The California Energy Commission will award up to $26 million in grants for advanced technologies and solutions that support the increased viability, capability, adoption or grid integration of distributed solar resources.
The grants will be awarded through the Energy Commission’s Electric Program Investment Charge (EPIC) program, which funds innovative projects that bring clean energy ideas to market and that benefit the ratepayers of the three largest electric investor-owned utilities in the state. The deadline to submit applications is Jan. 20.
Distributed solar resources are relatively small scale photovoltaic (PV) systems routinely used to power homes, businesses and communities across the state. Most are individual systems connected to the grid, but require support from backup power since sunlight is not always available. This intermittency creates problems for the electrical grid and makes integrating distributed solar resources more difficult. As more PV systems come on line, the risk of oversupply during the day increases, necessitating a larger ramp up from other generation resources to satisfy electrical demand during the evening.
Studies, however, show that energy storage, smart inverters and advanced forecasting and modeling techniques can greatly enhance the grid integration and operational value of distributed solar resources. They can also reduce the need for utilities to install costly system upgrades and can increase system reliability and help reduce costs to consumers.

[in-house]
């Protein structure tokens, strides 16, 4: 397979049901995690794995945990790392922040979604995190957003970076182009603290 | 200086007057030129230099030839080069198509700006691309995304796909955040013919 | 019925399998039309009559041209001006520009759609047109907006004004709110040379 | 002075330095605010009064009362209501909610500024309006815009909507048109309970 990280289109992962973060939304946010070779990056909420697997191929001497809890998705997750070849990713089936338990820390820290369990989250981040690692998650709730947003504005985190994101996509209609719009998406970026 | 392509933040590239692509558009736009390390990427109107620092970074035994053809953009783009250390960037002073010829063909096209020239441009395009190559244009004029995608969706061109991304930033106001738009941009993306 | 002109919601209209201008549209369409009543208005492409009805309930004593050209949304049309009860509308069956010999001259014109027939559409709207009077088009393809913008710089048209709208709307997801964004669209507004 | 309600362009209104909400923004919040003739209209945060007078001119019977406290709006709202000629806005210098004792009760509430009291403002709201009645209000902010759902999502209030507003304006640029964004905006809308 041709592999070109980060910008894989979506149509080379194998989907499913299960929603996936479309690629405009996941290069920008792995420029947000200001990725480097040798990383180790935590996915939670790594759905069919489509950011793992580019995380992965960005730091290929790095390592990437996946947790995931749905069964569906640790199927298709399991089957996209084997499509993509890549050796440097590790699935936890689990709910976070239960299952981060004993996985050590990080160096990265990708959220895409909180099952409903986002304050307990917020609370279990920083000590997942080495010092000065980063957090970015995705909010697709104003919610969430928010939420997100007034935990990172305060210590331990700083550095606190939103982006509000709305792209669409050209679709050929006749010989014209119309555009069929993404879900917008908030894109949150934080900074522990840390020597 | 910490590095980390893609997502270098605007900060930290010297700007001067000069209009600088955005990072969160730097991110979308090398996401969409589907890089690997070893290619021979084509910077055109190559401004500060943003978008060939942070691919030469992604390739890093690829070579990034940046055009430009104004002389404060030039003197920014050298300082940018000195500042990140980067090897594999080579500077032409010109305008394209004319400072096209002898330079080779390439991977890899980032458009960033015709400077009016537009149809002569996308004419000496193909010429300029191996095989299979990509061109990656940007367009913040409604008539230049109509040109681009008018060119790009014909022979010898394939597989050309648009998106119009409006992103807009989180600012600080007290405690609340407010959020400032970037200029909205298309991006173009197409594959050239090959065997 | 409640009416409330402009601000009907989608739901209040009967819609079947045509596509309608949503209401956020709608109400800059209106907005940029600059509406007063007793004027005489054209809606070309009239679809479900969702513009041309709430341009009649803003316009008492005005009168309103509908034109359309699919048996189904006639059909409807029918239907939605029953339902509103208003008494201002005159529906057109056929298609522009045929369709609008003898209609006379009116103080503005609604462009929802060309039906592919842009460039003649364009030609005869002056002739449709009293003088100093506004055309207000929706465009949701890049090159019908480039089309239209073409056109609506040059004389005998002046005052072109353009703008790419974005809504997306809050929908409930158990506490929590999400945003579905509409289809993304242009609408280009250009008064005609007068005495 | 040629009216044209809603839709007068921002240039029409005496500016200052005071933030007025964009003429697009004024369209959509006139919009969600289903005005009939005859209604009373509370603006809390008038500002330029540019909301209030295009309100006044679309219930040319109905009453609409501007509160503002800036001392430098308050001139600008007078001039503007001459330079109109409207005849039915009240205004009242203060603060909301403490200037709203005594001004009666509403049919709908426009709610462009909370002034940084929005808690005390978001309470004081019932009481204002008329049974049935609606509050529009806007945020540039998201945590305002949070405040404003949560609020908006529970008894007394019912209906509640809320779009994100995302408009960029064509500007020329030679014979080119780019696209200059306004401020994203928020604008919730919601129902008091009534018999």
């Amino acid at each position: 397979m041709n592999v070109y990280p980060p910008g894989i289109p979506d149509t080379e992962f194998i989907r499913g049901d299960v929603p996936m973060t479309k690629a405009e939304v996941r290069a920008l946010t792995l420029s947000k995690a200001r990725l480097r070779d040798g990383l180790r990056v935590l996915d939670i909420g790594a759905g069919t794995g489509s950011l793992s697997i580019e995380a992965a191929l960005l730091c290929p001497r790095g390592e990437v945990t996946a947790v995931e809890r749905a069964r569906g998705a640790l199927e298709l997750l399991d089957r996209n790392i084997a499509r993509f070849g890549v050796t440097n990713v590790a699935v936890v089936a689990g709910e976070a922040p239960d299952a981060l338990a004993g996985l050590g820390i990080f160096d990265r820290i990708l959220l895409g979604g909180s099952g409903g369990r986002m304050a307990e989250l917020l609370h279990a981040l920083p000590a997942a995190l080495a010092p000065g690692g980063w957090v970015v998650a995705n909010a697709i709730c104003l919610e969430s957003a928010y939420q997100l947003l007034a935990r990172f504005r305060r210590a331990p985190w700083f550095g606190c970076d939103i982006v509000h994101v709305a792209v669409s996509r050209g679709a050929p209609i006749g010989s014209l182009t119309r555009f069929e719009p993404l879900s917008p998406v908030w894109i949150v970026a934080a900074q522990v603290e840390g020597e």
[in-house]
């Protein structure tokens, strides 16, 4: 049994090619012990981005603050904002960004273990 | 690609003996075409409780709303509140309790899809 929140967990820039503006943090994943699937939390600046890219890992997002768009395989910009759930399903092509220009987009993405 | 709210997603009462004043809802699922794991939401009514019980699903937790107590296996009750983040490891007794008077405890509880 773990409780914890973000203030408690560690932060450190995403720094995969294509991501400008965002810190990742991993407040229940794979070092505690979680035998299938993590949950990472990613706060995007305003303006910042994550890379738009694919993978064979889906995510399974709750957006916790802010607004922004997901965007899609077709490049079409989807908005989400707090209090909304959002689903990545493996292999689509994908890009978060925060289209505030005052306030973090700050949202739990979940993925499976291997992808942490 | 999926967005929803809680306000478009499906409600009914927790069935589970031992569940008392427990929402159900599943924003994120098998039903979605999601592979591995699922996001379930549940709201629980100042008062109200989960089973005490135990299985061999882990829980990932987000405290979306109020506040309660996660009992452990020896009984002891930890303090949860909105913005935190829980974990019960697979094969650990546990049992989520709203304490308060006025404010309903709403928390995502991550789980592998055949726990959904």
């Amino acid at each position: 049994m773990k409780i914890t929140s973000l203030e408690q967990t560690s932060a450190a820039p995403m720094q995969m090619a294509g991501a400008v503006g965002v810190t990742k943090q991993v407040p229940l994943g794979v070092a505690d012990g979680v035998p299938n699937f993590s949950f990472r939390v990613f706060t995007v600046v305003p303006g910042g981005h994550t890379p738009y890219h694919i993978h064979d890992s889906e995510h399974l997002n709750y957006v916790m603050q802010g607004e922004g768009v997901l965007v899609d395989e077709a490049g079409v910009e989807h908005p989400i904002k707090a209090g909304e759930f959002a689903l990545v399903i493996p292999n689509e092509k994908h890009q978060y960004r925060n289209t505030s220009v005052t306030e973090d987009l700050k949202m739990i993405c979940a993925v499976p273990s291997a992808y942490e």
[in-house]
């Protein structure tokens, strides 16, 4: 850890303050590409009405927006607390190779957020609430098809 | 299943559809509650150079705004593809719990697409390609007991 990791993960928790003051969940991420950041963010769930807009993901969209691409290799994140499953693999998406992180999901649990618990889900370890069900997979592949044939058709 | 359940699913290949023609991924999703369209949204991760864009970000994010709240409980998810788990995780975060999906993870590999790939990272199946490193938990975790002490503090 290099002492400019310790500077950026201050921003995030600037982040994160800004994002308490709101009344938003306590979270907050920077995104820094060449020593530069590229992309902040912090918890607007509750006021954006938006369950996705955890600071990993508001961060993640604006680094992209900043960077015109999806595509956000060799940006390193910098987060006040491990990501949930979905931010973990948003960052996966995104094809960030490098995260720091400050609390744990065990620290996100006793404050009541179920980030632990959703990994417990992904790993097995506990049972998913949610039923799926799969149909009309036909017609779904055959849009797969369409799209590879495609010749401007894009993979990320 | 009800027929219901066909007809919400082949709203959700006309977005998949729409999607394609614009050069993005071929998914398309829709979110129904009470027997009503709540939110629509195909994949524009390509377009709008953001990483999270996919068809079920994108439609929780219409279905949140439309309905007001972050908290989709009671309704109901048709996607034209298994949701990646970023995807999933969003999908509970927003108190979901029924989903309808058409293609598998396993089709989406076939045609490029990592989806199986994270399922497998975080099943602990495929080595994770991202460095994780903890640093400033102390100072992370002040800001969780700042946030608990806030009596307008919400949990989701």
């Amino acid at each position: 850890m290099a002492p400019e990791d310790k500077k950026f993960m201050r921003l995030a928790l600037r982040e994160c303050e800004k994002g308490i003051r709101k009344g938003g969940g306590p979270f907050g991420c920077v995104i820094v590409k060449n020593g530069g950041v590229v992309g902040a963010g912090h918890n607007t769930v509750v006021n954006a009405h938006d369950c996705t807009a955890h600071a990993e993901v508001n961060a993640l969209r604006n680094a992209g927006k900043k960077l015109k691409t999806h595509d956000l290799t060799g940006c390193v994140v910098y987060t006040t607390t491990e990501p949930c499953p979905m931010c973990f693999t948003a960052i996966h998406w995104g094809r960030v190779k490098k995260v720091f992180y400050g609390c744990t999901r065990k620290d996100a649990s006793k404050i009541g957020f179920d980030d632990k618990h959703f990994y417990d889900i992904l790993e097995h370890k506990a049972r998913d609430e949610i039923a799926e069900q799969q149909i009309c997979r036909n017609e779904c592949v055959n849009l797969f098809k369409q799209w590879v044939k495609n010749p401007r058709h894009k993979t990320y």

The Commission’s solicitation calls for pilot demonstrations of advanced solar-plus-storage technologies, enhanced modeling tools to maximize solar-plus-storage benefits, advanced smart inverter capabilities that help reduce the adverse impacts of high amounts of PV on the grid, forecasting tools the California Independent System Operator can integrate into its planning efforts, and energy storage technologies that prevent the uncontrolled mid-day export of large amounts of solar PV generation to the grid and reduce the evening net load peak.
Details of the solicitation are available on the Energy Commission’s web page.
A pre-application workshop is 10 a.m., Dec. 7 in Sacramento. For details and instructions for participating remotely through WebEx, view the solicitation notice.
About the California Energy Commission
The California Energy Commission is the state’s primary energy policy and planning agency. The agency was established by the California Legislature through the Warren-Alquist Act in 1974. It has : advancing state energy policy, encouraging energy efficiency, certifying thermal power plants, investing in energy innovation, developing renewable energy, transforming transportation, and preparing for energy emergencies.